A History of Acts


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The book of Acts gives us a wonderful account of the inception and growth of the early church. In great detail, we see what parts of the early church are instructive for us in the church age. Provided in this video is a short summary of the history of the church found in Acts.

In Jerusalem around AD 30, Jesus dies on the cross and is resurrected on the third day. Forty days after Jesus’ resurrection, He meets the disciples and gives them the command to wait in Jerusalem for the Holy Spirit. “You heard from me; for John baptized with water but you will be baptized with the Holy Spirit not many days from now.” After several questions from the disciples, Jesus delivers His last words – “But you will receive power when the Holy Spirit has come upon you and you will be my witnesses in Jerusalem and in all Judea and Samaria and to the ends of the earth.” It is at this point, 40 days after His resurrection, Jesus ascends to the right hand of the Father promising He will return in the same manner He left. 50 days after the Resurrection at Pentecost, the Holy Spirit falls on the disciples, giving them power, purpose, and a plan. The church is born.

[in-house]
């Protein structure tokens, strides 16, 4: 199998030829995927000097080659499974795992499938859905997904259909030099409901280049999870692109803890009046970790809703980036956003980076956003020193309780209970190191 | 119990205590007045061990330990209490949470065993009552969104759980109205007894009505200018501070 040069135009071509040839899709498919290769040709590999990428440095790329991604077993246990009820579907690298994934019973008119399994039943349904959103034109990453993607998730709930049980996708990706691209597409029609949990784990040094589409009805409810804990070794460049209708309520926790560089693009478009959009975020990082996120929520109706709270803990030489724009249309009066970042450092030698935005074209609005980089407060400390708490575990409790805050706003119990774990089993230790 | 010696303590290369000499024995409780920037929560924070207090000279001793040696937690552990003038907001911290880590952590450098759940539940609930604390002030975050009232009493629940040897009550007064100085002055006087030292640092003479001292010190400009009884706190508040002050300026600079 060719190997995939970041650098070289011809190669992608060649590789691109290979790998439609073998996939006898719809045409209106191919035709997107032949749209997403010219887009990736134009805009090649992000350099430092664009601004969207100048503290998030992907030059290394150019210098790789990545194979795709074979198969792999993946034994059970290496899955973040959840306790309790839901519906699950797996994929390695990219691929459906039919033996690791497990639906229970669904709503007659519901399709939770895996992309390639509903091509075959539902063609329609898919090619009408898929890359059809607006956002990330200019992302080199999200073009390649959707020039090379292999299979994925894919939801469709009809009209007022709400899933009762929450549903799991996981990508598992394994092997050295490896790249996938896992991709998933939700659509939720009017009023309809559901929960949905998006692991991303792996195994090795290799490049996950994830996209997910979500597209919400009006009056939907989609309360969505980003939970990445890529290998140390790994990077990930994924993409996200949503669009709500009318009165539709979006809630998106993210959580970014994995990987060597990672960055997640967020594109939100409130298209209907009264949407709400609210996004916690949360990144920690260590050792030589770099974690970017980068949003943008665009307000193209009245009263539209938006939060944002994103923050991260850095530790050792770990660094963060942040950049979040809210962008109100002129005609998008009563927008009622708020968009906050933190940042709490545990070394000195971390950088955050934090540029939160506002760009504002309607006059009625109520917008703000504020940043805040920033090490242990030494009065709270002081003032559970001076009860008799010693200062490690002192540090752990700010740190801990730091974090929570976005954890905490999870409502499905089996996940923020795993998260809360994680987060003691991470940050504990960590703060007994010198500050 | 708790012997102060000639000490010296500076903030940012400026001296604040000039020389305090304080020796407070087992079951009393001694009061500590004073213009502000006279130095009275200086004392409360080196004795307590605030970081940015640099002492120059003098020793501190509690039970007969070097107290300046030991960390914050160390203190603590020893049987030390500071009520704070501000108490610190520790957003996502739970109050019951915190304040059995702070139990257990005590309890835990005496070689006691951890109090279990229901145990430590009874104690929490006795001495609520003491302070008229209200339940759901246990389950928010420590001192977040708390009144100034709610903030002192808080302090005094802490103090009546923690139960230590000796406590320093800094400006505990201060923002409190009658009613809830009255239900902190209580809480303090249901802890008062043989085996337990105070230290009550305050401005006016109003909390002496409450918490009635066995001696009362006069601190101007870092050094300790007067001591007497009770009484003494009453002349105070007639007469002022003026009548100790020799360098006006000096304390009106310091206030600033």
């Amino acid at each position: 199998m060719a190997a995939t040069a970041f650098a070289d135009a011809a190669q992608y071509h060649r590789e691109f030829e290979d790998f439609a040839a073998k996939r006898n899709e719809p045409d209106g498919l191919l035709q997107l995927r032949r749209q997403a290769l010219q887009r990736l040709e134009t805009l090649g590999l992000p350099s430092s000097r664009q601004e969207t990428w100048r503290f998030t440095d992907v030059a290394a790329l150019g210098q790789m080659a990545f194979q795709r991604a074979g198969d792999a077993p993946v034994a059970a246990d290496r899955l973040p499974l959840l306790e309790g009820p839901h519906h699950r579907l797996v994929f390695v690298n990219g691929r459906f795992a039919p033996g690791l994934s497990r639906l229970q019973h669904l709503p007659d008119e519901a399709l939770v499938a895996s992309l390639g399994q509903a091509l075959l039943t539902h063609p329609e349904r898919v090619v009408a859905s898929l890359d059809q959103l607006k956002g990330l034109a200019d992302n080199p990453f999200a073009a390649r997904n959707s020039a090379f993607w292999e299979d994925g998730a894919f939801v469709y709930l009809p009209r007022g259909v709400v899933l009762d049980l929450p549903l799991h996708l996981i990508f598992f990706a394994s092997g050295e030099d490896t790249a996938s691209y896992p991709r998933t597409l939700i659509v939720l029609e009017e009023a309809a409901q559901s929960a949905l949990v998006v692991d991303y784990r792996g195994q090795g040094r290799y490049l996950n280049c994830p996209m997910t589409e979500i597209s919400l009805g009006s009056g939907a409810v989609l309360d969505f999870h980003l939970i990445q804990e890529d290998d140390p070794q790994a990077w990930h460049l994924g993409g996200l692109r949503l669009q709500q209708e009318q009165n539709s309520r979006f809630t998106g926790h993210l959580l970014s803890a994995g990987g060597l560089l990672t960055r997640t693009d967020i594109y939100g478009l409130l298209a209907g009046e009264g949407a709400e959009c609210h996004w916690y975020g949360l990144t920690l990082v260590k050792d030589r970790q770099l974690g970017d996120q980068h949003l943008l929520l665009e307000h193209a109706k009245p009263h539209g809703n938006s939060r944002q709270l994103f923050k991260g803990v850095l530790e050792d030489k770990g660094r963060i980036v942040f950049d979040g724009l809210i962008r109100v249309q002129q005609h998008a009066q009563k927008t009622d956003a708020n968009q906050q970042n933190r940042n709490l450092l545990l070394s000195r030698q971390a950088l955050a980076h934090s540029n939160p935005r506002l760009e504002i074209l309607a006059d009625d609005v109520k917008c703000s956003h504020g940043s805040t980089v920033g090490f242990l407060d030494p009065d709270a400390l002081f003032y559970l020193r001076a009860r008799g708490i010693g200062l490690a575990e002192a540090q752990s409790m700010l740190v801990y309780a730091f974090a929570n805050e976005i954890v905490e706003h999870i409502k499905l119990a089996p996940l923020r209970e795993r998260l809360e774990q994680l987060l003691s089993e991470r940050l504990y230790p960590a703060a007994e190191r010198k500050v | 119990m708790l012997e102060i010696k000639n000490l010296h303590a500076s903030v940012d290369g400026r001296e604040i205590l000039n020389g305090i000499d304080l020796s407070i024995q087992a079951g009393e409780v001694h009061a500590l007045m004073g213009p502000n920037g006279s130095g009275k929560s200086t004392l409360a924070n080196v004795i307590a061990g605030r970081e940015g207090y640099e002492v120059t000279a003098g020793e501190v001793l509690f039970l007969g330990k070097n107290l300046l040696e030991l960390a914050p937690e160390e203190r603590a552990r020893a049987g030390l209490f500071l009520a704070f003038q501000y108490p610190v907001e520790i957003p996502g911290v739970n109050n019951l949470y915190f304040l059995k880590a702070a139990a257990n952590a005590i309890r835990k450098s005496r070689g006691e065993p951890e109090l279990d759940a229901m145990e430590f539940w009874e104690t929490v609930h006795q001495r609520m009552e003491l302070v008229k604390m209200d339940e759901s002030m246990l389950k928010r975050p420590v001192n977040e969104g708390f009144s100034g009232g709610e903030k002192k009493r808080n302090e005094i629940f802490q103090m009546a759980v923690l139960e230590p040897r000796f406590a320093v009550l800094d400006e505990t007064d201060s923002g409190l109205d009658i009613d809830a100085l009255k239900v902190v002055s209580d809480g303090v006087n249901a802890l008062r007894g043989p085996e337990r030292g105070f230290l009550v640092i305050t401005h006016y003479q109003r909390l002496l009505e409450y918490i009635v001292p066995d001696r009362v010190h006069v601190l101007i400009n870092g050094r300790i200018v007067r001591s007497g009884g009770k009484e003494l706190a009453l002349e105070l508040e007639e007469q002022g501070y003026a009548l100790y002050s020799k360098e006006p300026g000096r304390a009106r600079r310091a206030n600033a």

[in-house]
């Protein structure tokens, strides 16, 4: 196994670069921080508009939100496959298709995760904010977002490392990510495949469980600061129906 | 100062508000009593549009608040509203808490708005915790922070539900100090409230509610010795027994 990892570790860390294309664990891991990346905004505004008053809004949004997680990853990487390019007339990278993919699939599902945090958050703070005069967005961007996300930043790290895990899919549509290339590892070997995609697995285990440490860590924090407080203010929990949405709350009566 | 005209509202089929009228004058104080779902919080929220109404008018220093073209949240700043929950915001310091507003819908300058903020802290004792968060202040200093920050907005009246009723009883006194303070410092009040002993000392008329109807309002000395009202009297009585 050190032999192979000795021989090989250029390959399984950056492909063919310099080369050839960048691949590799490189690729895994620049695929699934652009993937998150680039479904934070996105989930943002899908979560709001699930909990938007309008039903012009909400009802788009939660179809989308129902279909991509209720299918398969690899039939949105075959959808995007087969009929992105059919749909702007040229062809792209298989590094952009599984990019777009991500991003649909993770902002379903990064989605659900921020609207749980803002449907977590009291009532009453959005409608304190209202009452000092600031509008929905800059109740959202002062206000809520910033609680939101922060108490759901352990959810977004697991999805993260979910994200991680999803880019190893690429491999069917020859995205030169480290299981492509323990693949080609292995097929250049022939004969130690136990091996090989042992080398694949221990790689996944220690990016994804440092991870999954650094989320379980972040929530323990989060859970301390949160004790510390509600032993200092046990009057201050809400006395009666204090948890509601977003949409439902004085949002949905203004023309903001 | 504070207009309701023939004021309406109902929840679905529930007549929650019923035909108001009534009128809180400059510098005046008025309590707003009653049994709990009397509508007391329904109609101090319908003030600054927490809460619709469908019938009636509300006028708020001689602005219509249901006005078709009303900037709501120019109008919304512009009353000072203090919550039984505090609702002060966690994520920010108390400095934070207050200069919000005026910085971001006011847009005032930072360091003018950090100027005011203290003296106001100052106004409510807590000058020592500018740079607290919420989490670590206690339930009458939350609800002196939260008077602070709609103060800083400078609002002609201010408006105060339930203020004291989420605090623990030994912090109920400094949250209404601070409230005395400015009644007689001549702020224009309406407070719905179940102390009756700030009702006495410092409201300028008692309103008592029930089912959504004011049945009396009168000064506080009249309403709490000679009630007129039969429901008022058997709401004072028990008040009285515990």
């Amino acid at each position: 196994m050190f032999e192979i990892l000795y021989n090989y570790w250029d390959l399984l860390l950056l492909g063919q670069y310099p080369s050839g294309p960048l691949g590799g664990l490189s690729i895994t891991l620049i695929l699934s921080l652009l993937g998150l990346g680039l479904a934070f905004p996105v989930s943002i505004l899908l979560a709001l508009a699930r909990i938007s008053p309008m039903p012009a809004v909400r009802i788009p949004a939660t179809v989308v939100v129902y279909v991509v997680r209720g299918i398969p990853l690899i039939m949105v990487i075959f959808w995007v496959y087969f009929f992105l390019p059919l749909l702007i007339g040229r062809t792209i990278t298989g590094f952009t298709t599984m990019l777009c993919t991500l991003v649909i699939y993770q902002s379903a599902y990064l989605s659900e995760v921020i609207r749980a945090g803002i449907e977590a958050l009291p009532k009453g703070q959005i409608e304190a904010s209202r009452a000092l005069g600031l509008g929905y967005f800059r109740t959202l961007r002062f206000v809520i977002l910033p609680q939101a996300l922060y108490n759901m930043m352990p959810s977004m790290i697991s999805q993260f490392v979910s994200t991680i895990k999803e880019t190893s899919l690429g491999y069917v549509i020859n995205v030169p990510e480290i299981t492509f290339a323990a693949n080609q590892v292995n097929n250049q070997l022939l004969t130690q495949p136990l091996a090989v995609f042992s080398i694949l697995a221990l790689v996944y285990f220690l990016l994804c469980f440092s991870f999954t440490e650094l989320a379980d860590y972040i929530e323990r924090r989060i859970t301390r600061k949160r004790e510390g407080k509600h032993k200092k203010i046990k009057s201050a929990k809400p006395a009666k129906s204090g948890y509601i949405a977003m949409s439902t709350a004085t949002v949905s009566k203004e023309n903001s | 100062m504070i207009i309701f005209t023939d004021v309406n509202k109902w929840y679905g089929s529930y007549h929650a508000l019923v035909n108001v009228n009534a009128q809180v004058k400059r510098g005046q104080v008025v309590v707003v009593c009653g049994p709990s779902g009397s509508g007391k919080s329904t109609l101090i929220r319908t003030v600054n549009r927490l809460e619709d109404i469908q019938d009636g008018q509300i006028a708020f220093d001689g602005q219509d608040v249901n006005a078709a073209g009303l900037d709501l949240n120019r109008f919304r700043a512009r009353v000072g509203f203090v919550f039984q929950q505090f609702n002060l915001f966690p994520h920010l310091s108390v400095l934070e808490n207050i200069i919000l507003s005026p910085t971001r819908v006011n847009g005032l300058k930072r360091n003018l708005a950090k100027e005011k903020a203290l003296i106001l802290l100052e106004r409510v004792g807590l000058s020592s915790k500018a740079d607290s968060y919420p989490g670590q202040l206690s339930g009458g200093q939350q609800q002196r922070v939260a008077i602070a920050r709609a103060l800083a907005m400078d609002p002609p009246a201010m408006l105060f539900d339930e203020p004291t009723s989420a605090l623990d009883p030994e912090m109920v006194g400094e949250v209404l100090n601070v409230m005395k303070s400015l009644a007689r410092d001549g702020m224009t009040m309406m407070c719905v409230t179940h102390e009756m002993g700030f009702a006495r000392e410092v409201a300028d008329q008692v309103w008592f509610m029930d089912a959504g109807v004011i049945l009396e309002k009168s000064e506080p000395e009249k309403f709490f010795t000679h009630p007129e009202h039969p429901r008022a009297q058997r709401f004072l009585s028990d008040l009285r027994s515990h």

Empowered by the Spirit, Peter gives his first sermon, and 3,000 hearts respond to the life giving message of Jesus. Hearing, receiving, and repenting, the young church walks together in great unity and garners praise. The church, the fellowship of believers, is birthed from the preaching of the Gospel.

From this point, Peter and John continue to spread the gospel through preaching and miracles. In chapter 3, we see the power of God exampled as a lame beggar is healed, and the persecution that follows those who proclaim the message of Jesus. Yet, the church continues to grow in number and unity. Unity comes at a cost.

Ananias and Saphira provide an example for all to see that God is dedicated to the purity and unity of the church. When those attributes of the church are threatened, God will discipline and allow the church to see His power and might.

As the church grew, a new system of ministering to the church is adopted. Instead of the disciples being in charge of all tasks, they chose 7 men who could help them serve the people of the church. One of the seven is Stephen who was full of grace and power. Because of his commitment, Stephen is attacked by those seeking to destroy the church. In fact, there only ammunition is lies. Stephen is brought before the council and he gives a powerful sermon connecting the Old Testament to Jesus and rebuking the people for their hard hearts. Enraged, the people stone Stephen, making him the first Christian martyr.

At the stoning of Stephen, an adversary of the church emerges – Saul. Saul holds the cloaks of those stone Stephen and Saul’s life is dedicated to eradicating the name of Jesus from the world. Saul travels from place to place seeking to arrest people who are preaching the Way.